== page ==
Blood for culture can be collected in several ways:Standard needle attached to a syringe.Butterfly needle attached to a syringe.Blood culture bottle attached directly to tube holder (not generally recommended).Follow you own facilities' procedure for blood culture collection.

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Routine Venipuncture
Correct Fill

Fill blood collection tubes completely (until vacuum is exhausted) to ensure the correct blood to anticoagulant ratio necessary for accurate patient results. Specimens may be rejected by the laboratory if the tube is short-filled or over-filled. To avoid short-filling of tubes, the phlebotomist must ensure that the blood flow stops completely before removing the tube from the needle. When using a winged device (butterfly) to collect blood for coagulation studies (e.g., protime, aPTT), the phlebotomist must draw a light blue top "waste" tube before attaching another light blue top tube for testing. If the air in the tubing of the winged device is not displaced into a waste tube and is drawn into the tube used for testing, the tube used for testing will short-fill. The laboratory may reject the specimen because of invalid blood to anticoagulant ratio.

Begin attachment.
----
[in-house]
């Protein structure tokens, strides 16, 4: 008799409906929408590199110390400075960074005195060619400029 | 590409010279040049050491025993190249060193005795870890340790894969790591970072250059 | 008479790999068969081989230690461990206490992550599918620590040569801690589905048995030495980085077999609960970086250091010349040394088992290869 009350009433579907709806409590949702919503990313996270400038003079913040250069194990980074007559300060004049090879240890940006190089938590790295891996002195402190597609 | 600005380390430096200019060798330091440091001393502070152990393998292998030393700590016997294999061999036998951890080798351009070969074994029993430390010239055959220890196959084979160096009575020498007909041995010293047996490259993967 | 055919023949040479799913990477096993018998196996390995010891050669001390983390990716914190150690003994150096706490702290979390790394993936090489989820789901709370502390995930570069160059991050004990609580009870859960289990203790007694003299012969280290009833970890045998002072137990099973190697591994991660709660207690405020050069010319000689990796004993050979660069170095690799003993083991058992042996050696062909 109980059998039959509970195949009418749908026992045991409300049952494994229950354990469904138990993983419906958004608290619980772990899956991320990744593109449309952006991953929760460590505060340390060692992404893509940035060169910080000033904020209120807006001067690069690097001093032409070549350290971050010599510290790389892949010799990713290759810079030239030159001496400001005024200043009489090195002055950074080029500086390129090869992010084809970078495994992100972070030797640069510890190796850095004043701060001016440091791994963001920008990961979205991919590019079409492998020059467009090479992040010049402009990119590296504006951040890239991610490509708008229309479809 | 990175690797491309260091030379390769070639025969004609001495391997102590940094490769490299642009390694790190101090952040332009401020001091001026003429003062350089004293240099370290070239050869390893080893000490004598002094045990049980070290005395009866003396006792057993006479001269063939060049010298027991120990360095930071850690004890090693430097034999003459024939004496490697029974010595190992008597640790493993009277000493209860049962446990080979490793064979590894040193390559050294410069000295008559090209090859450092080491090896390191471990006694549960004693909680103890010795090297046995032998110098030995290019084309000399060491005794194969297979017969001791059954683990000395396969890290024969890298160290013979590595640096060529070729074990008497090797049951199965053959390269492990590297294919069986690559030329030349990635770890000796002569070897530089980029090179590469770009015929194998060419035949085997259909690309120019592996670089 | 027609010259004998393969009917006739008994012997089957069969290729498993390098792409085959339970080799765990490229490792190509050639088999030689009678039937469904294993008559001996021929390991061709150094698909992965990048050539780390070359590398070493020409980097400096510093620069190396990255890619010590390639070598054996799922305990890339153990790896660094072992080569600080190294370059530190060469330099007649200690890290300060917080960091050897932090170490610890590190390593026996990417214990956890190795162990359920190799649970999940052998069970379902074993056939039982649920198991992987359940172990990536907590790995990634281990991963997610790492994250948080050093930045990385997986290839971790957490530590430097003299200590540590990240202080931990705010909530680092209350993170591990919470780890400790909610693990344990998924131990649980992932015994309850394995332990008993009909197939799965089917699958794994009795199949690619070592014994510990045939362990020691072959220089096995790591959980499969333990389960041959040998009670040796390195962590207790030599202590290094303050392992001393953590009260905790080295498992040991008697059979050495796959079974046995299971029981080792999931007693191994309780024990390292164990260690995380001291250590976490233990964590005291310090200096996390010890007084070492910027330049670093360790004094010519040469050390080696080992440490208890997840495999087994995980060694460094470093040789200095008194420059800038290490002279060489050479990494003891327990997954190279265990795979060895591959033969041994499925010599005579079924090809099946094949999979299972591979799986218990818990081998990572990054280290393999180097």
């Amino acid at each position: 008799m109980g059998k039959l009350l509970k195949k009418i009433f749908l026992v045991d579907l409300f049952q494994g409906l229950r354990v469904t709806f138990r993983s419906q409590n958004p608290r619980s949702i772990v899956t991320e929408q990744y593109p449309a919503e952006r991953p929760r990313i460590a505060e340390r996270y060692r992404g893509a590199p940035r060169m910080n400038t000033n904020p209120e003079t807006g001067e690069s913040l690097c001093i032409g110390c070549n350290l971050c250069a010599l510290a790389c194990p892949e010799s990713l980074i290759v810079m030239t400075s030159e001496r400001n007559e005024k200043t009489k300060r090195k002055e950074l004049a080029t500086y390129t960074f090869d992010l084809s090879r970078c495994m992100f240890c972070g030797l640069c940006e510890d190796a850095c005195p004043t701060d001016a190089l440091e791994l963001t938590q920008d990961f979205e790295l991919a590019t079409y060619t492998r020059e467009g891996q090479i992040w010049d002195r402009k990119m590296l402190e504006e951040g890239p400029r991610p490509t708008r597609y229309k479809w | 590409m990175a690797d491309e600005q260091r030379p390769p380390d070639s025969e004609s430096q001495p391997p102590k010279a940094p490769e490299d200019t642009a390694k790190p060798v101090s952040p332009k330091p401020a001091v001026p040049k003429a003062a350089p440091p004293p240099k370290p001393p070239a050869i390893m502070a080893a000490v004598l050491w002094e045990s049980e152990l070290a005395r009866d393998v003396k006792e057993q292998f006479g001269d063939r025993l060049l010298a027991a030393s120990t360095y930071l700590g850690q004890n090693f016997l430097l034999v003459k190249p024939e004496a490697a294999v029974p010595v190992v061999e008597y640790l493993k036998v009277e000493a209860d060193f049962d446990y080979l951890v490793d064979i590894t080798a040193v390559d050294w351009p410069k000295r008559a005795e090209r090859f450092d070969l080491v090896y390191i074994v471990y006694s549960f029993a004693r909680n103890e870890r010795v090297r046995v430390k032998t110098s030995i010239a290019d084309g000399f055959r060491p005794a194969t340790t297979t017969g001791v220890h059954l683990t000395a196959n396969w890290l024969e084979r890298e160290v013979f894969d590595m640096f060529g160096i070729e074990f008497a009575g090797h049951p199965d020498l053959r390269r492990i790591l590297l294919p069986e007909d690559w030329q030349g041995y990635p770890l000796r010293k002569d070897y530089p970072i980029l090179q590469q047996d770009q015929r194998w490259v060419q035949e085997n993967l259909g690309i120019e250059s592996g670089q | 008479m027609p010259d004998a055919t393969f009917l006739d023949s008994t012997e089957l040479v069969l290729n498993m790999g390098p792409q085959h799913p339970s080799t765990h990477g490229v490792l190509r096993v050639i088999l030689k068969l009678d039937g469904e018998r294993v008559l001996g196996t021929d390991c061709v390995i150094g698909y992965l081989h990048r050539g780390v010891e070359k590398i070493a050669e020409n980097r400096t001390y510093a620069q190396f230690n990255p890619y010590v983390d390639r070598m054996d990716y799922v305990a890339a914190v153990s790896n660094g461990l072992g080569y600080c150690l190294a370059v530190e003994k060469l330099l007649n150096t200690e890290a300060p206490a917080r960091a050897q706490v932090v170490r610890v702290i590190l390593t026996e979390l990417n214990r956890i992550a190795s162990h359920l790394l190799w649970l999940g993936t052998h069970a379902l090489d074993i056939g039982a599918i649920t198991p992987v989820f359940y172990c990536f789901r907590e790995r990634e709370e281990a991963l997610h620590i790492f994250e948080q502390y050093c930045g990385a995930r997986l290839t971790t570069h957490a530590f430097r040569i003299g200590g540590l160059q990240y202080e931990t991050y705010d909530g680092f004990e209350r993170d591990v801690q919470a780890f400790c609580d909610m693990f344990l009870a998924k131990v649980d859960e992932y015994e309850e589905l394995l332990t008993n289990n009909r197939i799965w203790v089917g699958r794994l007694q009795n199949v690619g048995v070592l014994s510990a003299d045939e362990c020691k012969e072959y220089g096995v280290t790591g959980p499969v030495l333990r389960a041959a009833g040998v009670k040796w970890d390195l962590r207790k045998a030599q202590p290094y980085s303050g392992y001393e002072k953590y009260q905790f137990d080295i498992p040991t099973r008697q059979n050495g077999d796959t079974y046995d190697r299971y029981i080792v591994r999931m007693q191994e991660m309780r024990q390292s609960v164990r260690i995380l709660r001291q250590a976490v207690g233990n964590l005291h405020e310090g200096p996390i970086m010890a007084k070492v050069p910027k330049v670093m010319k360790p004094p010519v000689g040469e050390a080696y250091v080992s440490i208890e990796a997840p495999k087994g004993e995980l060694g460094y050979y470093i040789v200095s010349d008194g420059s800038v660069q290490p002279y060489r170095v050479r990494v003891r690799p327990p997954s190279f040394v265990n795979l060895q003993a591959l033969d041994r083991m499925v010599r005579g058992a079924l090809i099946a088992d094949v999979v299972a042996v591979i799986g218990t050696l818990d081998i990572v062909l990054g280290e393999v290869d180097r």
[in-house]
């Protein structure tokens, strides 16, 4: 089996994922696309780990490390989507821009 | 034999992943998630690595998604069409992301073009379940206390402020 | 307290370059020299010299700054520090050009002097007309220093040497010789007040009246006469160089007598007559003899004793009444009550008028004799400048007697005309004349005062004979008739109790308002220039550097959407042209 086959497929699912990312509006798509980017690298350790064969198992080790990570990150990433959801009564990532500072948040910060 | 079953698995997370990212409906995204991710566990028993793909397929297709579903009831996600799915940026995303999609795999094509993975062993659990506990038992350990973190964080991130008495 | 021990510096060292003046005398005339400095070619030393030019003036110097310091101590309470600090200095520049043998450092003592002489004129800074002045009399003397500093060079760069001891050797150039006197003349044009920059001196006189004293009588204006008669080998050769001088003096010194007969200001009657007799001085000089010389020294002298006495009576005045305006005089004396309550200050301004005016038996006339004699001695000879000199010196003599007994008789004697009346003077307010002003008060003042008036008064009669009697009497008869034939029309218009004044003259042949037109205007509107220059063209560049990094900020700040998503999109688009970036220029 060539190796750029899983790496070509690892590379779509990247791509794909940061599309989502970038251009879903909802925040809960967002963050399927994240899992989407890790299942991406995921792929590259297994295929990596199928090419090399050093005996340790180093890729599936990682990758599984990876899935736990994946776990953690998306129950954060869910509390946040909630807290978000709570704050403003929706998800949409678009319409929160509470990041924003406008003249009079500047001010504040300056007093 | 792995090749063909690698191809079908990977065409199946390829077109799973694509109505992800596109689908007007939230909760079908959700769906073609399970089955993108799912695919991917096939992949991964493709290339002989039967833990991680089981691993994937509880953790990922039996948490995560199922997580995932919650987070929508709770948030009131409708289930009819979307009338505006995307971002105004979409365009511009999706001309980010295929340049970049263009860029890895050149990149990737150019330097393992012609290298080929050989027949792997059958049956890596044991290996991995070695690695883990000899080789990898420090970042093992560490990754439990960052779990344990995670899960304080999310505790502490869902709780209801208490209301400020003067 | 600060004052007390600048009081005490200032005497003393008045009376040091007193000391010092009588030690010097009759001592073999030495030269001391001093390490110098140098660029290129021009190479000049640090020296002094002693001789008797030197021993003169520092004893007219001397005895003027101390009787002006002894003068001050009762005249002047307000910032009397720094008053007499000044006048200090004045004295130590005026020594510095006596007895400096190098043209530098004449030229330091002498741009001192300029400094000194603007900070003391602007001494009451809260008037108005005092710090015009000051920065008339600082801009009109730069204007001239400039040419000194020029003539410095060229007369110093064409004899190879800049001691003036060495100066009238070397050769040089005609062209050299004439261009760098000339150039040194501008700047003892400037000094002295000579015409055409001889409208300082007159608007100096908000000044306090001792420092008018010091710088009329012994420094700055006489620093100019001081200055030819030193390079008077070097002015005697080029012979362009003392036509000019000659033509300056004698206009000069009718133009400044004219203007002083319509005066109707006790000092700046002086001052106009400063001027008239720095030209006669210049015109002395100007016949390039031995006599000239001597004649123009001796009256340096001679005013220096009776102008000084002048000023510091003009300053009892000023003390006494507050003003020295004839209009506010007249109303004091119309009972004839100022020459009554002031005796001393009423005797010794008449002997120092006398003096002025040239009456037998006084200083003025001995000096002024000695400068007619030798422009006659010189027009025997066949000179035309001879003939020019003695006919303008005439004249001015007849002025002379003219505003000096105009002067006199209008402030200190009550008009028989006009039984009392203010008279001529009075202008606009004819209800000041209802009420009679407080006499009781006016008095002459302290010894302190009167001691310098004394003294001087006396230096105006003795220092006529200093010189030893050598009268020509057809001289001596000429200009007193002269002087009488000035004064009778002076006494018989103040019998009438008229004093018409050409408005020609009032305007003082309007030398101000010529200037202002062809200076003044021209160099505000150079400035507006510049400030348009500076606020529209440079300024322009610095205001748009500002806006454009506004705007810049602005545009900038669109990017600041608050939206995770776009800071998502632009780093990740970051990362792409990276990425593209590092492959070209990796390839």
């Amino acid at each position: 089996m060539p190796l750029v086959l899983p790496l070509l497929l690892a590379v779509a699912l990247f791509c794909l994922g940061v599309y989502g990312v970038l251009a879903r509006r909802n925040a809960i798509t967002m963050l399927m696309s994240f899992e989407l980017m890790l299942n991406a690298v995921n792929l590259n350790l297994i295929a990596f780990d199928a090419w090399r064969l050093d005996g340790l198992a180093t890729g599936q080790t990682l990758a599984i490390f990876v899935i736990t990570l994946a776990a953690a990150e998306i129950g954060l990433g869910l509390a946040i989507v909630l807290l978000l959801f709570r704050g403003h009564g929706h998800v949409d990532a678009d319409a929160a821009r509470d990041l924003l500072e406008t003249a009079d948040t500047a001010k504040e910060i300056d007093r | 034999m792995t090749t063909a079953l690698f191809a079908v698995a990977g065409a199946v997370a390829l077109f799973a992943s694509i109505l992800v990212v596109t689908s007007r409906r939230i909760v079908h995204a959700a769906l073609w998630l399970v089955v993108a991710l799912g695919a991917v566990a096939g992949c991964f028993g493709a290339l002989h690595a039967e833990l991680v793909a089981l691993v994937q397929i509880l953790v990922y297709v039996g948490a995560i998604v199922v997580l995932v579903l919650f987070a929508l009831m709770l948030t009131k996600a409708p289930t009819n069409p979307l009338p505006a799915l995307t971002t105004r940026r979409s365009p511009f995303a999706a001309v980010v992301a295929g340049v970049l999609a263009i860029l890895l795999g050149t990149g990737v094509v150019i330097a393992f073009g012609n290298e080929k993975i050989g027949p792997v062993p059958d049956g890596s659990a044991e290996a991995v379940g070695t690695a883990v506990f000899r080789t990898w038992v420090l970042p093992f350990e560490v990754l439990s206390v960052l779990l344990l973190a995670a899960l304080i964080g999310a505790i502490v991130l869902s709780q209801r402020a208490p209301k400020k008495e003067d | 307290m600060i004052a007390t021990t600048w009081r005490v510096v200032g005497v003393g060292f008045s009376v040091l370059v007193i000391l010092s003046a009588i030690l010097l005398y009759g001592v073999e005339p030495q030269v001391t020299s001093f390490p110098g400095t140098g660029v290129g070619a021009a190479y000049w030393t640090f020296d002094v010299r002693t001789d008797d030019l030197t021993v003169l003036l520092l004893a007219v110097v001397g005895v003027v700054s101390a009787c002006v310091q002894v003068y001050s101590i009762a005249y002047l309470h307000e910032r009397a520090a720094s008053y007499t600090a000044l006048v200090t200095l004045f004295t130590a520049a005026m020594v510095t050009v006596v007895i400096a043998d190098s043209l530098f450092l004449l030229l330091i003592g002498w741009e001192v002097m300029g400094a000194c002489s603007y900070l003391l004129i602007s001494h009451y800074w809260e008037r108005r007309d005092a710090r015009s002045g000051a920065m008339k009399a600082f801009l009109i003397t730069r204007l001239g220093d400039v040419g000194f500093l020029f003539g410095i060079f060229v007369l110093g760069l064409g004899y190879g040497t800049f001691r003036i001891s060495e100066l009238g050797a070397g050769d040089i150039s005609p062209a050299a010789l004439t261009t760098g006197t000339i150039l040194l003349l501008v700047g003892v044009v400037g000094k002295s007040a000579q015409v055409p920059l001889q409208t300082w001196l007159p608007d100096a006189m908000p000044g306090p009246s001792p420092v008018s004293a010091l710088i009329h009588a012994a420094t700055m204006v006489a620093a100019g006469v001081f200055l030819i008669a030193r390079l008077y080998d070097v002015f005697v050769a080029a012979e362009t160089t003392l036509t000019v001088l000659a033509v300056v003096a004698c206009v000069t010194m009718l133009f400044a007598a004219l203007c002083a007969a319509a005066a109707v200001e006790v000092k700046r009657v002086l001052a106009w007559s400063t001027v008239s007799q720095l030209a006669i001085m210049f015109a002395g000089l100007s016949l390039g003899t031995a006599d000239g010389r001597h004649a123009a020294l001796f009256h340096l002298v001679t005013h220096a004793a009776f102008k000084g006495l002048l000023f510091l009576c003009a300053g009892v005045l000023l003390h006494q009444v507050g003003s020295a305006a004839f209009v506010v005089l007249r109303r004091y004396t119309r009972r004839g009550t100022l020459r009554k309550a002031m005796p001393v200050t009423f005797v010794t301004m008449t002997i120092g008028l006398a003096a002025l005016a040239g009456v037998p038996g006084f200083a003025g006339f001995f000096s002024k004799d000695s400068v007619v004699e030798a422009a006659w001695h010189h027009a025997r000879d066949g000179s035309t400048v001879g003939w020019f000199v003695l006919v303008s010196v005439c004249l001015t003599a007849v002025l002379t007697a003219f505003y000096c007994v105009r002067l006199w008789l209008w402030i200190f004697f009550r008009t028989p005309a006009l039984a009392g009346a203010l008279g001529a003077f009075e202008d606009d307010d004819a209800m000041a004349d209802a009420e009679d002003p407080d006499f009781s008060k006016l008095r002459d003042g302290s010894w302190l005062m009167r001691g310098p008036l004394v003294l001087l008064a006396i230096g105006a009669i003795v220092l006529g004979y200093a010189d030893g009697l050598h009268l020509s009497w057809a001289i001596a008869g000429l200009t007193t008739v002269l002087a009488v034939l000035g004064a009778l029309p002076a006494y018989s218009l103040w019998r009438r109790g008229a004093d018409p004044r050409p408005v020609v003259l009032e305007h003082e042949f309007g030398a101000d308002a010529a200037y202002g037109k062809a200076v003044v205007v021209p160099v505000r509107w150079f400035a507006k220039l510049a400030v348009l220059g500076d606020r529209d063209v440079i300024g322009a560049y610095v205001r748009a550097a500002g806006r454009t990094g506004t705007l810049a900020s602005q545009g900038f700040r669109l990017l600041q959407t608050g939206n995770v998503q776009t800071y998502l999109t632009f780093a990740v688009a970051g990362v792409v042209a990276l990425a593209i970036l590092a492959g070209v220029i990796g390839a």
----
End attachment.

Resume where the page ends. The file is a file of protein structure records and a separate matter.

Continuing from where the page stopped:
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Bobby Jones, a phlebotomist at Community Hospital, enters the room of Mrs. Mary Grayson with a physician's order for blood tests. After greeting Mrs. Grayson, identifying himself, and properly identifying the patient, using two methods of identification, Bobby prepares for the venipuncture.As he approaches the patient's bed, he notices a sign posted above the bed that reads: "Restricted left arm use. Do not use left arm for venipuncture." Bobby prepares to use the patient's right arm and notices an intravenous (IV) line in Mrs. Grayson's right arm positioned in a vein slightly above her wrist on the dorsum (top) of her forearm.Which site should Bobby choose for the venipuncture?View Page